The California Assembly quashed a bill Friday that would have created a state agency to tax and regulate the state's overgrown medical marijuana landscape.
Since California voters gave the green light to medical cannabis in 1996, the state has seen cities and municipalities deal with quasi-legal pot in a variety of ways, with critics saying that many dispensaries serve all comers under the pretense of helping the sick.
Assembly Bill 473 would have established a Division of Medical Marijuana Regulation and Enforcement, a regulatory agency housed in the state's Department of Alcoholic Beverage Control, aimed at taming the cannabis jungle and establishing some guidelines around the cultivation, sale and taxation of cannabis. It would have required dispensaries to register with the agency.
"The answer to many of the problems that many of our communities are having with medical marijuana is this bill, because without this regulation the bad actors will proliferate and the violence will proliferate," said the legislation's author, Assemblyman Tom Ammiano, D-San Francisco.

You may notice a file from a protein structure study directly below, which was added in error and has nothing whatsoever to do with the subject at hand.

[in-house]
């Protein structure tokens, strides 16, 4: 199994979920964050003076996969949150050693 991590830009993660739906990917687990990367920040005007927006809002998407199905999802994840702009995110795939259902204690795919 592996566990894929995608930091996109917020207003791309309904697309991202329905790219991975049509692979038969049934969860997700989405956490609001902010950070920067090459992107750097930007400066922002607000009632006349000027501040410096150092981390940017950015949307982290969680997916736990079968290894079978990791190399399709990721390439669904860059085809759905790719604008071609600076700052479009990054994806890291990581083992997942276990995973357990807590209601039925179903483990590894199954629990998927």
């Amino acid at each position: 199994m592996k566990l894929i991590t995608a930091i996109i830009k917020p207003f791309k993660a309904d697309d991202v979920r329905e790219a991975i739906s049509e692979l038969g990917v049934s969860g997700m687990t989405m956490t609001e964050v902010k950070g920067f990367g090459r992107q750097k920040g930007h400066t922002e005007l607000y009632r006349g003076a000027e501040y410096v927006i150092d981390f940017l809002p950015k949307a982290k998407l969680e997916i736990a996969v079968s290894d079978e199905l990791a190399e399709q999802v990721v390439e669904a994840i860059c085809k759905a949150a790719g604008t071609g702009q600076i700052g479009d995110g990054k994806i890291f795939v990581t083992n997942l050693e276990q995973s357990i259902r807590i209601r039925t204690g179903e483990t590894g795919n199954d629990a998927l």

Lawmakers were not being asked to vote on the merits of medical marijuana, said Assemblywoman Nancy Skinner, D-Berkeley, noting that Proposition 215 is the law despite the fact that "some of us may not have agreed with the voters."
Regardless of where lawmakers stand on the wisdom of that law, Skinner said, it has been applied unevenly. Some cities are bereft of dispensaries while in other cities pot shops abound, and "law enforcement doesn't know how to relate to them," she added.
"It is necessary for us to have any kind of common-sense ability to deal with dispensaries in all our communities up and down the state," Skinner said.
Those arguments weren't enough to convince Assembly members, who rejected the bill on a 37-35 vote, with 41 needed for passage. Ammiano's office said the bill stalled due to a procedural issue that led to the vote being prematurely closed. In a news release, he vowed to continue pursuing the bill and focus on "getting this to the governor's desk for his signature this year."
Joining the opposition was the League of California Cities, which was satisfied that the bill wouldn't pre-empt local decision-making but wanted stronger safeguards against pot being readily available to most Californians.
"It seems because the bill was silent on that point, it was silent on enforcement, it would have just allowed that to continue," said the League's lobbyist, Tim Cromartie. "We were in agreement that it was important to get this right on the first attempt."
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Call Jeremy B. White, Bee Capitol Bureau, (916) 326-5543. Follow him on Twitter @CapitolAlert.